On December 30, 1990, the final episode of the short-lived musical drama series Hull High premiered on NBC. Created by Gil Grant, the series centered around a group of students and teachers at a Southern California high school that featured musical numbers and a Greek chorus element. The musical numbers were choreographed by Peggy Holmes and Kenny Ortega; the latter is well-known for his work on the popular High School Musical series. The series starred Will Lyman as John Deerborn, Nancy Valen as Donna Breedlove, George Martin as Mr. Dobosh, Harold Pruett as Cody Rome, Mark Ballou as Mark, Marty Belafsky as Louis Plumb, Marshall Bell as Jim Fancher, Kristin Dattilo as DJ, and Cheryl Pollack as Camilla. The series only aired eight episodes, as it proved to be uninteresting to viewers.

December 26

December 26, 1957 – The Featurette Mars and Beyond is Released to Theaters

“In this exciting age when everyone seems to be talking about the future possibilities of space travel, there’s much speculation on what we will discover when we visit other worlds.”

On December 26, 1957, the featurette Mars and Beyond was released to theaters. Originally featured as an episode of the Disneyland anthology series Disneyland on December 4, 1957, it was directed by famed Nine Old Men animator Ward Kimball. The featurette was researched and written by Kimball, William Bosche, John Dunn, Charles Downs, and Con Pederson, and features technical advisors such as Dr. Ernst Stuhlinger, Dr. E. C. Silpher, and Dr. Wernher von Braun. Although man had not landed on the moon by 1957, this featurette took that dream beyond by exploring what would happen should man land on Mars and explore the greater universe. It featured a mix of live-action and animated sequences, with the show’s tone ranging from humorous to more serious. This theater feature was the first non-television incarnation of the episode; parts of the short were taken to create a short film called Cosmic Capers that would be released in the United Kingdom in 1979.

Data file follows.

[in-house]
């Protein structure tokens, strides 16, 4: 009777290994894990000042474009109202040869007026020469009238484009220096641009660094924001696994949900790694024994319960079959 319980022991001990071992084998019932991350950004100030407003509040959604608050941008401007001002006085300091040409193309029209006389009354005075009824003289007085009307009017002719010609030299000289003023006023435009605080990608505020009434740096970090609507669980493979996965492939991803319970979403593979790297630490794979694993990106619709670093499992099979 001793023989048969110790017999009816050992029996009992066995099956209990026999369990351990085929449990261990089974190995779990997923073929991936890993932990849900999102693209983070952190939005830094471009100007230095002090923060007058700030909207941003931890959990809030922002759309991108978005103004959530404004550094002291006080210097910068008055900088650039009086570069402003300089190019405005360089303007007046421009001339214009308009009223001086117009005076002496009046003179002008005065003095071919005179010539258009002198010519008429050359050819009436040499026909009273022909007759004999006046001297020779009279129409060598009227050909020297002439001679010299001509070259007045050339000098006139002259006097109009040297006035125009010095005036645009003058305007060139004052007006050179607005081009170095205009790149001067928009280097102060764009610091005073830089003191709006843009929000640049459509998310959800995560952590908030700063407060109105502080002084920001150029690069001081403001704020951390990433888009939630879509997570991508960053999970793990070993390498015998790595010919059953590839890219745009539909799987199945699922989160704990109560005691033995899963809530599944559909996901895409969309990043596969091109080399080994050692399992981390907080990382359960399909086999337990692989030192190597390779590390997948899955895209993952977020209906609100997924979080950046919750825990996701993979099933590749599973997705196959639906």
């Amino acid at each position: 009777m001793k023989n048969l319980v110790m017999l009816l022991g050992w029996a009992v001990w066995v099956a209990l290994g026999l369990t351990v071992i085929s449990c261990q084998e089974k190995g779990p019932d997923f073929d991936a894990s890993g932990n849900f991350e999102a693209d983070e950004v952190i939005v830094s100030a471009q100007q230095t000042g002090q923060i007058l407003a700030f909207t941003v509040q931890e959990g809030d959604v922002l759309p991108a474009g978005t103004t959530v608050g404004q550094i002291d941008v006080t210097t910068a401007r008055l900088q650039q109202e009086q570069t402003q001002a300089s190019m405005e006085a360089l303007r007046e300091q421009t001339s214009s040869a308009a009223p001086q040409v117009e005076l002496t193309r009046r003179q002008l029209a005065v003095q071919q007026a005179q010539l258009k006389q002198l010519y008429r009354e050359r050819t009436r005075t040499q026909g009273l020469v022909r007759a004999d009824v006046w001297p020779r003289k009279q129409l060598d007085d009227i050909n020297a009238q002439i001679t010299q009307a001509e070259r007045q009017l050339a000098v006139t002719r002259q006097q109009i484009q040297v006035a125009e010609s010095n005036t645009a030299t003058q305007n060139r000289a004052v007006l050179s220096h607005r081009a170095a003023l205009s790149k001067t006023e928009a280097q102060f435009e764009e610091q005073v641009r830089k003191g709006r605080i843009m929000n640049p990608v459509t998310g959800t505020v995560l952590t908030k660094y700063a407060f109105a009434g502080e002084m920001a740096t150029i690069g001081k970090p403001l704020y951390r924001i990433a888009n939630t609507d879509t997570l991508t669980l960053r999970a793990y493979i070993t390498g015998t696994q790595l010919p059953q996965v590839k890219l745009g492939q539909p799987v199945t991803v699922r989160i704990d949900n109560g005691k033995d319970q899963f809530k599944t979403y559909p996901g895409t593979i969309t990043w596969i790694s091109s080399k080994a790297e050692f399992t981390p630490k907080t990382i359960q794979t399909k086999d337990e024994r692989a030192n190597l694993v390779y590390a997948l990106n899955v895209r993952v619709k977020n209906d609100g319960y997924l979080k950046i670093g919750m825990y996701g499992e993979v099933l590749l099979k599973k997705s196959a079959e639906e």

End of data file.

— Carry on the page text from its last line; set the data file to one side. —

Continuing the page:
December 25

December 25, 1999 – The Television Special Walt Disney World’s Very Merry Christmas Parade Premieres on ABC

On December 24, 1999, the holiday television special Walt Disney World’s Very Merry Christmas Parade premiered on ABC. This was the 17th annual holiday parade from the Florida parks. Although the parade had been a staple of holiday specials since the 1980s, this special was notable for deviating from the norm and airing at nighttime instead of the daytime. This parade was hosted by Mitchell Ryan, Susan Sullivan, and Wayne Brady, and featured musical performances by *NSYNC, 98 Degrees, Harry Connick Jr., SHeDAISY, and James Ingram.